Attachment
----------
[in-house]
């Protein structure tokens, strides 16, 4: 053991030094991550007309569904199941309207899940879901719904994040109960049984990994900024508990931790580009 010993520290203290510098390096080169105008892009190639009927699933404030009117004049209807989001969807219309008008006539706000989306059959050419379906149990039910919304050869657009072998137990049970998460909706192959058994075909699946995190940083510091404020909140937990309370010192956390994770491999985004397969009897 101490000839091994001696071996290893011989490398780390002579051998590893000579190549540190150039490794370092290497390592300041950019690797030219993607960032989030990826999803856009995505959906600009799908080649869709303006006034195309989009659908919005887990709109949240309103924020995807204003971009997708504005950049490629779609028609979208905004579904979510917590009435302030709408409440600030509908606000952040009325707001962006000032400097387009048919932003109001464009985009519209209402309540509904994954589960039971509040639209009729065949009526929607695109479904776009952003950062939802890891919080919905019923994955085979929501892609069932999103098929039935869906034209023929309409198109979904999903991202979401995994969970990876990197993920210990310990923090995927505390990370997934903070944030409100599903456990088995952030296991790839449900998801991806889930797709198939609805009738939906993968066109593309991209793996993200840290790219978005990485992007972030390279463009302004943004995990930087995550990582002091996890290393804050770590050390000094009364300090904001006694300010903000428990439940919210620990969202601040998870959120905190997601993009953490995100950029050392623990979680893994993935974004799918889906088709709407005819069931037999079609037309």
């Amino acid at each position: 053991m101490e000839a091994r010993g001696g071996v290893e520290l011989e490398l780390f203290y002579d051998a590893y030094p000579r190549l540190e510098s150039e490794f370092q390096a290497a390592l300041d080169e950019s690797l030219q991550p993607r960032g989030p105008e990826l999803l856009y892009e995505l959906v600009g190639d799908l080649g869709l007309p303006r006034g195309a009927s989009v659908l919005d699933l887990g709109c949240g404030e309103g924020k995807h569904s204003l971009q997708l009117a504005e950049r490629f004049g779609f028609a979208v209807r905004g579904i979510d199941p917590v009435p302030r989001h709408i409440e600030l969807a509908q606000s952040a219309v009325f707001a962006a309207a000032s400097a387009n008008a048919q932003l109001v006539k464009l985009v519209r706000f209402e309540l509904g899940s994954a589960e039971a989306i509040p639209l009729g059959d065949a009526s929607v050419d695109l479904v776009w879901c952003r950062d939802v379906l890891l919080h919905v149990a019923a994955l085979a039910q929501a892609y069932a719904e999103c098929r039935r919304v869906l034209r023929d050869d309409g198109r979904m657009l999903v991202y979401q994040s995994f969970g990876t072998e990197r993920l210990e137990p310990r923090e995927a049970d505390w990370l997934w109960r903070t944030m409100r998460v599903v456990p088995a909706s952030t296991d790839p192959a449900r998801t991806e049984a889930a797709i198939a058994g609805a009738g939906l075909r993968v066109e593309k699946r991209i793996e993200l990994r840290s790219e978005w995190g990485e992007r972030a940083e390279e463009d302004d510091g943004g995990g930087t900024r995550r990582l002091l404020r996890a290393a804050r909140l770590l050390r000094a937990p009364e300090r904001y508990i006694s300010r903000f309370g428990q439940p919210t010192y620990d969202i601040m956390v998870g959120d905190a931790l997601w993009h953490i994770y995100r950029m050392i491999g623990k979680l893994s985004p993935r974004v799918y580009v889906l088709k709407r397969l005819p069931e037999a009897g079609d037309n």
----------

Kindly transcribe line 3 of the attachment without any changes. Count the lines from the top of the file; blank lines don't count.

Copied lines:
């Amino acid at each position: 053991m101490e000839a091994r010993g001696g071996v290893e520290l011989e490398l780390f203290y002579d051998a590893y030094p000579r190549l540190e510098s150039e490794f370092q390096a290497a390592l300041d080169e950019s690797l030219q991550p993607r960032g989030p105008e990826l999803l856009y892009e995505l959906v600009g190639d799908l080649g869709l007309p303006r006034g195309a009927s989009v659908l919005d699933l887990g709109c949240g404030e309103g924020k995807h569904s204003l971009q997708l009117a504005e950049r490629f004049g779609f028609a979208v209807r905004g579904i979510d199941p917590v009435p302030r989001h709408i409440e600030l969807a509908q606000s952040a219309v009325f707001a962006a309207a000032s400097a387009n008008a048919q932003l109001v006539k464009l985009v519209r706000f209402e309540l509904g899940s994954a589960e039971a989306i509040p639209l009729g059959d065949a009526s929607v050419d695109l479904v776009w879901c952003r950062d939802v379906l890891l919080h919905v149990a019923a994955l085979a039910q929501a892609y069932a719904e999103c098929r039935r919304v869906l034209r023929d050869d309409g198109r979904m657009l999903v991202y979401q994040s995994f969970g990876t072998e990197r993920l210990e137990p310990r923090e995927a049970d505390w990370l997934w109960r903070t944030m409100r998460v599903v456990p088995a909706s952030t296991d790839p192959a449900r998801t991806e049984a889930a797709i198939a058994g609805a009738g939906l075909r993968v066109e593309k699946r991209i793996e993200l990994r840290s790219e978005w995190g990485e992007r972030a940083e390279e463009d302004d510091g943004g995990g930087t900024r995550r990582l002091l404020r996890a290393a804050r909140l770590l050390r000094a937990p009364e300090r904001y508990i006694s300010r903000f309370g428990q439940p919210t010192y620990d969202i601040m956390v998870g959120d905190a931790l997601w993009h953490i994770y995100r950029m050392i491999g623990k979680l893994s985004p993935r974004v799918y580009v889906l088709k709407r397969l005819p069931e037999a009897g079609d037309n």